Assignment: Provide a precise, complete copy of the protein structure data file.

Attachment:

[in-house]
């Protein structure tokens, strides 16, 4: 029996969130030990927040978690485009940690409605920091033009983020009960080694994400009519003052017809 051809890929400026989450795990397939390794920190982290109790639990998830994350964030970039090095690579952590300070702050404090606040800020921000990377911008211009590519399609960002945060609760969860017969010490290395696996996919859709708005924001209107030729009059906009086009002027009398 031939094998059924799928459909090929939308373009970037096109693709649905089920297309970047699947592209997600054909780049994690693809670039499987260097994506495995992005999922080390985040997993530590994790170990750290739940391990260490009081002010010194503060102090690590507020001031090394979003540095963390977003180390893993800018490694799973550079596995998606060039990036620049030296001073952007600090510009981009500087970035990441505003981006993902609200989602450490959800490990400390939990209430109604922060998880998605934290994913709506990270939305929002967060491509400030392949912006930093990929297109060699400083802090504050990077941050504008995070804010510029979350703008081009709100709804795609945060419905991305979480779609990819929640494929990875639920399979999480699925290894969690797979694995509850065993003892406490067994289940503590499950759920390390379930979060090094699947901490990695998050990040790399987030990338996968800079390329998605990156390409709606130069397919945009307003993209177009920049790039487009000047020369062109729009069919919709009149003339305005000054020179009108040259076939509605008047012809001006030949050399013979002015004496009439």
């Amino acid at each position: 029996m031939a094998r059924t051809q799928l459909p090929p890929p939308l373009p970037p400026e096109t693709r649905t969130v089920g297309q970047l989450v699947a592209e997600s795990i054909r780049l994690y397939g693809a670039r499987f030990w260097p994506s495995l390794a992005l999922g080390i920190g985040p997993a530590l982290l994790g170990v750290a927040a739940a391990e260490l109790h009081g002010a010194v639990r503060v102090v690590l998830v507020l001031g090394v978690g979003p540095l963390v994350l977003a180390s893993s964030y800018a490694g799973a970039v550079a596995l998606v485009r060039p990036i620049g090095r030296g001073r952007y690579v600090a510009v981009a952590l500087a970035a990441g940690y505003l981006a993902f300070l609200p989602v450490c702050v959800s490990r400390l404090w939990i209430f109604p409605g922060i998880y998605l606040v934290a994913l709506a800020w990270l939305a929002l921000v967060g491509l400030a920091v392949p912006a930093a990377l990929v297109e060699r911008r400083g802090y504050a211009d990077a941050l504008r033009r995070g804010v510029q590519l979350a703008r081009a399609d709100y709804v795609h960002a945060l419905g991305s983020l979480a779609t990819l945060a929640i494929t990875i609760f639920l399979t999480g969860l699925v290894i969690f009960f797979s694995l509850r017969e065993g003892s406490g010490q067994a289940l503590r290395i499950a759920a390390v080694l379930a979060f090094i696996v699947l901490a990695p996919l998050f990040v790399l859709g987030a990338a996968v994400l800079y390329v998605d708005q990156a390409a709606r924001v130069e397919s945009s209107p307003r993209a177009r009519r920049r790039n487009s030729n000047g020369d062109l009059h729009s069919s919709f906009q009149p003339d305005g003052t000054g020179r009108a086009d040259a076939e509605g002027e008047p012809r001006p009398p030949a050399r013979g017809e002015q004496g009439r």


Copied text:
[in-house]
């Protein structure tokens, strides 16, 4: 029996969130030990927040978690485009940690409605920091033009983020009960080694994400009519003052017809 051809890929400026989450795990397939390794920190982290109790639990998830994350964030970039090095690579952590300070702050404090606040800020921000990377911008211009590519399609960002945060609760969860017969010490290395696996996919859709708005924001209107030729009059906009086009002027009398 031939094998059924799928459909090929939308373009970037096109693709649905089920297309970047699947592209997600054909780049994690693809670039499987260097994506495995992005999922080390985040997993530590994790170990750290739940391990260490009081002010010194503060102090690590507020001031090394979003540095963390977003180390893993800018490694799973550079596995998606060039990036620049030296001073952007600090510009981009500087970035990441505003981006993902609200989602450490959800490990400390939990209430109604922060998880998605934290994913709506990270939305929002967060491509400030392949912006930093990929297109060699400083802090504050990077941050504008995070804010510029979350703008081009709100709804795609945060419905991305979480779609990819929640494929990875639920399979999480699925290894969690797979694995509850065993003892406490067994289940503590499950759920390390379930979060090094699947901490990695998050990040790399987030990338996968800079390329998605990156390409709606130069397919945009307003993209177009920049790039487009000047020369062109729009069919919709009149003339305005000054020179009108040259076939509605008047012809001006030949050399013979002015004496009439």
């Amino acid at each position: 029996m031939a094998r059924t051809q799928l459909p090929p890929p939308l373009p970037p400026e096109t693709r649905t969130v089920g297309q970047l989450v699947a592209e997600s795990i054909r780049l994690y397939g693809a670039r499987f030990w260097p994506s495995l390794a992005l999922g080390i920190g985040p997993a530590l982290l994790g170990v750290a927040a739940a391990e260490l109790h009081g002010a010194v639990r503060v102090v690590l998830v507020l001031g090394v978690g979003p540095l963390v994350l977003a180390s893993s964030y800018a490694g799973a970039v550079a596995l998606v485009r060039p990036i620049g090095r030296g001073r952007y690579v600090a510009v981009a952590l500087a970035a990441g940690y505003l981006a993902f300070l609200p989602v450490c702050v959800s490990r400390l404090w939990i209430f109604p409605g922060i998880y998605l606040v934290a994913l709506a800020w990270l939305a929002l921000v967060g491509l400030a920091v392949p912006a930093a990377l990929v297109e060699r911008r400083g802090y504050a211009d990077a941050l504008r033009r995070g804010v510029q590519l979350a703008r081009a399609d709100y709804v795609h960002a945060l419905g991305s983020l979480a779609t990819l945060a929640i494929t990875i609760f639920l399979t999480g969860l699925v290894i969690f009960f797979s694995l509850r017969e065993g003892s406490g010490q067994a289940l503590r290395i499950a759920a390390v080694l379930a979060f090094i696996v699947l901490a990695p996919l998050f990040v790399l859709g987030a990338a996968v994400l800079y390329v998605d708005q990156a390409a709606r924001v130069e397919s945009s209107p307003r993209a177009r009519r920049r790039n487009s030729n000047g020369d062109l009059h729009s069919s919709f906009q009149p003339d305005g003052t000054g020179r009108a086009d040259a076939e509605g002027e008047p012809r001006p009398p030949a050399r013979g017809e002015q004496g009439r």